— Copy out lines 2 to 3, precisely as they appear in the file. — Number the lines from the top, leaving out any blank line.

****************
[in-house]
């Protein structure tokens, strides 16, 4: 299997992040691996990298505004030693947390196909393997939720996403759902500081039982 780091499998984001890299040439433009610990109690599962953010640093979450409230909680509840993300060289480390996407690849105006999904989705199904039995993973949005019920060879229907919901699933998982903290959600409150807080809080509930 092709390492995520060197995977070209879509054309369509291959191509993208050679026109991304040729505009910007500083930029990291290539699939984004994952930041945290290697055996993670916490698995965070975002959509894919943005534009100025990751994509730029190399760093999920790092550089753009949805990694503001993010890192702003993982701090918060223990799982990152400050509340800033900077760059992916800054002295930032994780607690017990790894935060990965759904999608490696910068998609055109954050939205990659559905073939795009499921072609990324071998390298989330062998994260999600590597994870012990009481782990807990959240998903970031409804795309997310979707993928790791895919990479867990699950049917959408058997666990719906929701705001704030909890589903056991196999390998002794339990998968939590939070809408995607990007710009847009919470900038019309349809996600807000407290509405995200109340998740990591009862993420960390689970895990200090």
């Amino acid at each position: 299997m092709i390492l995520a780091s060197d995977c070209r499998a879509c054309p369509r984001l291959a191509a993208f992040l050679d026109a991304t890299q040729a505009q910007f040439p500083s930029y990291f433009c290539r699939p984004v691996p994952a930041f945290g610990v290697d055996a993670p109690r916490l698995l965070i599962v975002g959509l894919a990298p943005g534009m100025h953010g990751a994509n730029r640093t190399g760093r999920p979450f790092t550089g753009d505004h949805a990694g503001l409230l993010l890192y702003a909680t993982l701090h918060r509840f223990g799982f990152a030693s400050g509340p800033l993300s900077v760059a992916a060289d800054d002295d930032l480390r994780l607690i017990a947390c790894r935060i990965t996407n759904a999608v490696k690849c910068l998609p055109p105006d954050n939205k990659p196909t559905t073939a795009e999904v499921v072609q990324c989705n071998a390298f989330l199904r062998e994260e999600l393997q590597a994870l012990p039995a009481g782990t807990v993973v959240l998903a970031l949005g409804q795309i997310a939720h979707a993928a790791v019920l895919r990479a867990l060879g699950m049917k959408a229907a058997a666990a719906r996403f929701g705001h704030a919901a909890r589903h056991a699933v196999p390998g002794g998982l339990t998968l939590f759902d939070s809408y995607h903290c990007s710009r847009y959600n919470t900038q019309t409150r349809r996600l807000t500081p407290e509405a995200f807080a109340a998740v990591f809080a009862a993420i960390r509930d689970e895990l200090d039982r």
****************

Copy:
């Protein structure tokens, strides 16, 4: 299997992040691996990298505004030693947390196909393997939720996403759902500081039982 780091499998984001890299040439433009610990109690599962953010640093979450409230909680509840993300060289480390996407690849105006999904989705199904039995993973949005019920060879229907919901699933998982903290959600409150807080809080509930 092709390492995520060197995977070209879509054309369509291959191509993208050679026109991304040729505009910007500083930029990291290539699939984004994952930041945290290697055996993670916490698995965070975002959509894919943005534009100025990751994509730029190399760093999920790092550089753009949805990694503001993010890192702003993982701090918060223990799982990152400050509340800033900077760059992916800054002295930032994780607690017990790894935060990965759904999608490696910068998609055109954050939205990659559905073939795009499921072609990324071998390298989330062998994260999600590597994870012990009481782990807990959240998903970031409804795309997310979707993928790791895919990479867990699950049917959408058997666990719906929701705001704030909890589903056991196999390998002794339990998968939590939070809408995607990007710009847009919470900038019309349809996600807000407290509405995200109340998740990591009862993420960390689970895990200090």
């Amino acid at each position: 299997m092709i390492l995520a780091s060197d995977c070209r499998a879509c054309p369509r984001l291959a191509a993208f992040l050679d026109a991304t890299q040729a505009q910007f040439p500083s930029y990291f433009c290539r699939p984004v691996p994952a930041f945290g610990v290697d055996a993670p109690r916490l698995l965070i599962v975002g959509l894919a990298p943005g534009m100025h953010g990751a994509n730029r640093t190399g760093r999920p979450f790092t550089g753009d505004h949805a990694g503001l409230l993010l890192y702003a909680t993982l701090h918060r509840f223990g799982f990152a030693s400050g509340p800033l993300s900077v760059a992916a060289d800054d002295d930032l480390r994780l607690i017990a947390c790894r935060i990965t996407n759904a999608v490696k690849c910068l998609p055109p105006d954050n939205k990659p196909t559905t073939a795009e999904v499921v072609q990324c989705n071998a390298f989330l199904r062998e994260e999600l393997q590597a994870l012990p039995a009481g782990t807990v993973v959240l998903a970031l949005g409804q795309i997310a939720h979707a993928a790791v019920l895919r990479a867990l060879g699950m049917k959408a229907a058997a666990a719906r996403f929701g705001h704030a919901a909890r589903h056991a699933v196999p390998g002794g998982l339990t998968l939590f759902d939070s809408y995607h903290c990007s710009r847009y959600n919470t900038q019309t409150r349809r996600l807000t500081p407290e509405a995200f807080a109340a998740v990591f809080a009862a993420i960390r509930d689970e895990l200090d039982r």